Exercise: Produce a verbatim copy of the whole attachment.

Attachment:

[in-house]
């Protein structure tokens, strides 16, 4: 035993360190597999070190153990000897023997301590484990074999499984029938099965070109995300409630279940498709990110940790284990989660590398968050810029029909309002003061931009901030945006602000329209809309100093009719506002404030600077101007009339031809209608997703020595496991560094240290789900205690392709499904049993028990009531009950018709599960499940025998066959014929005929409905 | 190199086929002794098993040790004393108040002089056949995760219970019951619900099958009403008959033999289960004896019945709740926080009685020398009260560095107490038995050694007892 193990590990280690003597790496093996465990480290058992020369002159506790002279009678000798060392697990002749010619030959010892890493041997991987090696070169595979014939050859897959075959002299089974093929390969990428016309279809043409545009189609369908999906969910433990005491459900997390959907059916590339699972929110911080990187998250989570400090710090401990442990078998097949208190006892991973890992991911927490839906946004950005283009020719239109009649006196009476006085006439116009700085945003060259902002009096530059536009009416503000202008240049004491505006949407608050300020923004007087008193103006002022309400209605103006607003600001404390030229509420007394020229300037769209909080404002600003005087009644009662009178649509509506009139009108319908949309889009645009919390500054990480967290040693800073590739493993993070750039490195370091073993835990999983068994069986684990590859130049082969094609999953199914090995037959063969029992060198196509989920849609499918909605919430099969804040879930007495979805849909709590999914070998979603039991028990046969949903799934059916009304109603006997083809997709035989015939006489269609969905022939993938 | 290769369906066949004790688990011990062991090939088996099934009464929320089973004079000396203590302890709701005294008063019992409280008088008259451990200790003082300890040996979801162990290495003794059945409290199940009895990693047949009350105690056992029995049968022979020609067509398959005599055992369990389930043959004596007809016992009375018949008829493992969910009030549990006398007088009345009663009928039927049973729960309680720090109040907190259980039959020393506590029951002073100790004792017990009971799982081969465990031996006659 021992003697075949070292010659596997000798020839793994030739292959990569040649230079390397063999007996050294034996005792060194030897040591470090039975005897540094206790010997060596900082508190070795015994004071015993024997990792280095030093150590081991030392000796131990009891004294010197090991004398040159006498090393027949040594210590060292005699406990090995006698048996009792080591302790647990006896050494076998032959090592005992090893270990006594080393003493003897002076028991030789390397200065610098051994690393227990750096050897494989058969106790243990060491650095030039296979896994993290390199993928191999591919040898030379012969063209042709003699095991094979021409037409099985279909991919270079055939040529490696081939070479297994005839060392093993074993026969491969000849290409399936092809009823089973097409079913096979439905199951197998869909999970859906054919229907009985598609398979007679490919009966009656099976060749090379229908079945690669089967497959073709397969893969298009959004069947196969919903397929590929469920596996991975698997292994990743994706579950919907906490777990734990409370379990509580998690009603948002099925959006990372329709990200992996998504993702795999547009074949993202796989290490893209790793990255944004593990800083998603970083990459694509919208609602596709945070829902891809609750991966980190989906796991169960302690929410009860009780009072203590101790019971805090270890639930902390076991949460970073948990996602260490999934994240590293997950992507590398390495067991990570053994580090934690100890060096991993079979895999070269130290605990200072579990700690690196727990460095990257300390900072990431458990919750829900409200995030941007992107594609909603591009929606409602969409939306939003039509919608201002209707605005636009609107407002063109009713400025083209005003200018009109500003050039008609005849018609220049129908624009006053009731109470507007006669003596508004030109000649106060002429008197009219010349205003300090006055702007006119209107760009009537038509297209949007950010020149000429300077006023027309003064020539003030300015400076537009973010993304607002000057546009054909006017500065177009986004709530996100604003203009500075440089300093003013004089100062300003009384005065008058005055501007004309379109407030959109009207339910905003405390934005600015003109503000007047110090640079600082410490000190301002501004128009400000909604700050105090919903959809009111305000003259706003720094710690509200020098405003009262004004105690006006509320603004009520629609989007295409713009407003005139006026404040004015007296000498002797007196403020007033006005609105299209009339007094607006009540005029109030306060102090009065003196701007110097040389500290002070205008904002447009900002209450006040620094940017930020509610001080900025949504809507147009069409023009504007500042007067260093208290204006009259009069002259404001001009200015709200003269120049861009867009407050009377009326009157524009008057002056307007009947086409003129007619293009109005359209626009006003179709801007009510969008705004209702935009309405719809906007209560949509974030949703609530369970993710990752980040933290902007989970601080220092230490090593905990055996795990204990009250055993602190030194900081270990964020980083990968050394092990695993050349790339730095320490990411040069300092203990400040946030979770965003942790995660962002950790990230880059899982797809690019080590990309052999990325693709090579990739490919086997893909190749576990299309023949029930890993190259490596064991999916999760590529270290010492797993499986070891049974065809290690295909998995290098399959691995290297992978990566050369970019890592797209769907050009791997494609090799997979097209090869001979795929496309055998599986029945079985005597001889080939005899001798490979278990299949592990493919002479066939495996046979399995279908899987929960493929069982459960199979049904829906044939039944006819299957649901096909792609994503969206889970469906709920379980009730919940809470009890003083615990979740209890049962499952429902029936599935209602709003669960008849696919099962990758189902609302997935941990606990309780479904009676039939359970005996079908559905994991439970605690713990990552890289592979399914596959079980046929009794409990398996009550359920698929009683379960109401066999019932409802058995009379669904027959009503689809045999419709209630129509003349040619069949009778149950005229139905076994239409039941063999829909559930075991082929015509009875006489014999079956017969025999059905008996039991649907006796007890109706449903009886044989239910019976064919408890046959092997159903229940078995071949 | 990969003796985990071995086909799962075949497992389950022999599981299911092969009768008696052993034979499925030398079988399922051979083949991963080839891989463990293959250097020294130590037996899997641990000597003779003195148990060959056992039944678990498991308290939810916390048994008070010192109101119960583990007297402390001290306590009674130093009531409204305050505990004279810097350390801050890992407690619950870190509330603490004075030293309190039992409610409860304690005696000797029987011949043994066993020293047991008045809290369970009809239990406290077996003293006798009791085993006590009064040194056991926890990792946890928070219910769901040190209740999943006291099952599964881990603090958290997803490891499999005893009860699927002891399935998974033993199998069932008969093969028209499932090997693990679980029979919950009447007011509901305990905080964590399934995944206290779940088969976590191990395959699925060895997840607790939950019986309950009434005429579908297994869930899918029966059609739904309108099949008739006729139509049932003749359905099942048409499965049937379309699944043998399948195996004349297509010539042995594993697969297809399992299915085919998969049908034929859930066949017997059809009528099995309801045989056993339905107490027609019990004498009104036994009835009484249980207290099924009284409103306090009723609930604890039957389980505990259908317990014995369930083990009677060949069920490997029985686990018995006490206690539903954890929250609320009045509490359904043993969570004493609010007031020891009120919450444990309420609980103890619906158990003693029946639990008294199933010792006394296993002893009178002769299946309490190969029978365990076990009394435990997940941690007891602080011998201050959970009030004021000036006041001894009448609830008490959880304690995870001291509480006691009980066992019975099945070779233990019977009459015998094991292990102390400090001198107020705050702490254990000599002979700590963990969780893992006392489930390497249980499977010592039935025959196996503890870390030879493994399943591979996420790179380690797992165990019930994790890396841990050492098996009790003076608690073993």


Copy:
[in-house]
């Protein structure tokens, strides 16, 4: 035993360190597999070190153990000897023997301590484990074999499984029938099965070109995300409630279940498709990110940790284990989660590398968050810029029909309002003061931009901030945006602000329209809309100093009719506002404030600077101007009339031809209608997703020595496991560094240290789900205690392709499904049993028990009531009950018709599960499940025998066959014929005929409905 | 190199086929002794098993040790004393108040002089056949995760219970019951619900099958009403008959033999289960004896019945709740926080009685020398009260560095107490038995050694007892 193990590990280690003597790496093996465990480290058992020369002159506790002279009678000798060392697990002749010619030959010892890493041997991987090696070169595979014939050859897959075959002299089974093929390969990428016309279809043409545009189609369908999906969910433990005491459900997390959907059916590339699972929110911080990187998250989570400090710090401990442990078998097949208190006892991973890992991911927490839906946004950005283009020719239109009649006196009476006085006439116009700085945003060259902002009096530059536009009416503000202008240049004491505006949407608050300020923004007087008193103006002022309400209605103006607003600001404390030229509420007394020229300037769209909080404002600003005087009644009662009178649509509506009139009108319908949309889009645009919390500054990480967290040693800073590739493993993070750039490195370091073993835990999983068994069986684990590859130049082969094609999953199914090995037959063969029992060198196509989920849609499918909605919430099969804040879930007495979805849909709590999914070998979603039991028990046969949903799934059916009304109603006997083809997709035989015939006489269609969905022939993938 | 290769369906066949004790688990011990062991090939088996099934009464929320089973004079000396203590302890709701005294008063019992409280008088008259451990200790003082300890040996979801162990290495003794059945409290199940009895990693047949009350105690056992029995049968022979020609067509398959005599055992369990389930043959004596007809016992009375018949008829493992969910009030549990006398007088009345009663009928039927049973729960309680720090109040907190259980039959020393506590029951002073100790004792017990009971799982081969465990031996006659 021992003697075949070292010659596997000798020839793994030739292959990569040649230079390397063999007996050294034996005792060194030897040591470090039975005897540094206790010997060596900082508190070795015994004071015993024997990792280095030093150590081991030392000796131990009891004294010197090991004398040159006498090393027949040594210590060292005699406990090995006698048996009792080591302790647990006896050494076998032959090592005992090893270990006594080393003493003897002076028991030789390397200065610098051994690393227990750096050897494989058969106790243990060491650095030039296979896994993290390199993928191999591919040898030379012969063209042709003699095991094979021409037409099985279909991919270079055939040529490696081939070479297994005839060392093993074993026969491969000849290409399936092809009823089973097409079913096979439905199951197998869909999970859906054919229907009985598609398979007679490919009966009656099976060749090379229908079945690669089967497959073709397969893969298009959004069947196969919903397929590929469920596996991975698997292994990743994706579950919907906490777990734990409370379990509580998690009603948002099925959006990372329709990200992996998504993702795999547009074949993202796989290490893209790793990255944004593990800083998603970083990459694509919208609602596709945070829902891809609750991966980190989906796991169960302690929410009860009780009072203590101790019971805090270890639930902390076991949460970073948990996602260490999934994240590293997950992507590398390495067991990570053994580090934690100890060096991993079979895999070269130290605990200072579990700690690196727990460095990257300390900072990431458990919750829900409200995030941007992107594609909603591009929606409602969409939306939003039509919608201002209707605005636009609107407002063109009713400025083209005003200018009109500003050039008609005849018609220049129908624009006053009731109470507007006669003596508004030109000649106060002429008197009219010349205003300090006055702007006119209107760009009537038509297209949007950010020149000429300077006023027309003064020539003030300015400076537009973010993304607002000057546009054909006017500065177009986004709530996100604003203009500075440089300093003013004089100062300003009384005065008058005055501007004309379109407030959109009207339910905003405390934005600015003109503000007047110090640079600082410490000190301002501004128009400000909604700050105090919903959809009111305000003259706003720094710690509200020098405003009262004004105690006006509320603004009520629609989007295409713009407003005139006026404040004015007296000498002797007196403020007033006005609105299209009339007094607006009540005029109030306060102090009065003196701007110097040389500290002070205008904002447009900002209450006040620094940017930020509610001080900025949504809507147009069409023009504007500042007067260093208290204006009259009069002259404001001009200015709200003269120049861009867009407050009377009326009157524009008057002056307007009947086409003129007619293009109005359209626009006003179709801007009510969008705004209702935009309405719809906007209560949509974030949703609530369970993710990752980040933290902007989970601080220092230490090593905990055996795990204990009250055993602190030194900081270990964020980083990968050394092990695993050349790339730095320490990411040069300092203990400040946030979770965003942790995660962002950790990230880059899982797809690019080590990309052999990325693709090579990739490919086997893909190749576990299309023949029930890993190259490596064991999916999760590529270290010492797993499986070891049974065809290690295909998995290098399959691995290297992978990566050369970019890592797209769907050009791997494609090799997979097209090869001979795929496309055998599986029945079985005597001889080939005899001798490979278990299949592990493919002479066939495996046979399995279908899987929960493929069982459960199979049904829906044939039944006819299957649901096909792609994503969206889970469906709920379980009730919940809470009890003083615990979740209890049962499952429902029936599935209602709003669960008849696919099962990758189902609302997935941990606990309780479904009676039939359970005996079908559905994991439970605690713990990552890289592979399914596959079980046929009794409990398996009550359920698929009683379960109401066999019932409802058995009379669904027959009503689809045999419709209630129509003349040619069949009778149950005229139905076994239409039941063999829909559930075991082929015509009875006489014999079956017969025999059905008996039991649907006796007890109706449903009886044989239910019976064919408890046959092997159903229940078995071949 | 990969003796985990071995086909799962075949497992389950022999599981299911092969009768008696052993034979499925030398079988399922051979083949991963080839891989463990293959250097020294130590037996899997641990000597003779003195148990060959056992039944678990498991308290939810916390048994008070010192109101119960583990007297402390001290306590009674130093009531409204305050505990004279810097350390801050890992407690619950870190509330603490004075030293309190039992409610409860304690005696000797029987011949043994066993020293047991008045809290369970009809239990406290077996003293006798009791085993006590009064040194056991926890990792946890928070219910769901040190209740999943006291099952599964881990603090958290997803490891499999005893009860699927002891399935998974033993199998069932008969093969028209499932090997693990679980029979919950009447007011509901305990905080964590399934995944206290779940088969976590191990395959699925060895997840607790939950019986309950009434005429579908297994869930899918029966059609739904309108099949008739006729139509049932003749359905099942048409499965049937379309699944043998399948195996004349297509010539042995594993697969297809399992299915085919998969049908034929859930066949017997059809009528099995309801045989056993339905107490027609019990004498009104036994009835009484249980207290099924009284409103306090009723609930604890039957389980505990259908317990014995369930083990009677060949069920490997029985686990018995006490206690539903954890929250609320009045509490359904043993969570004493609010007031020891009120919450444990309420609980103890619906158990003693029946639990008294199933010792006394296993002893009178002769299946309490190969029978365990076990009394435990997940941690007891602080011998201050959970009030004021000036006041001894009448609830008490959880304690995870001291509480006691009980066992019975099945070779233990019977009459015998094991292990102390400090001198107020705050702490254990000599002979700590963990969780893992006392489930390497249980499977010592039935025959196996503890870390030879493994399943591979996420790179380690797992165990019930994790890396841990050492098996009790003076608690073993």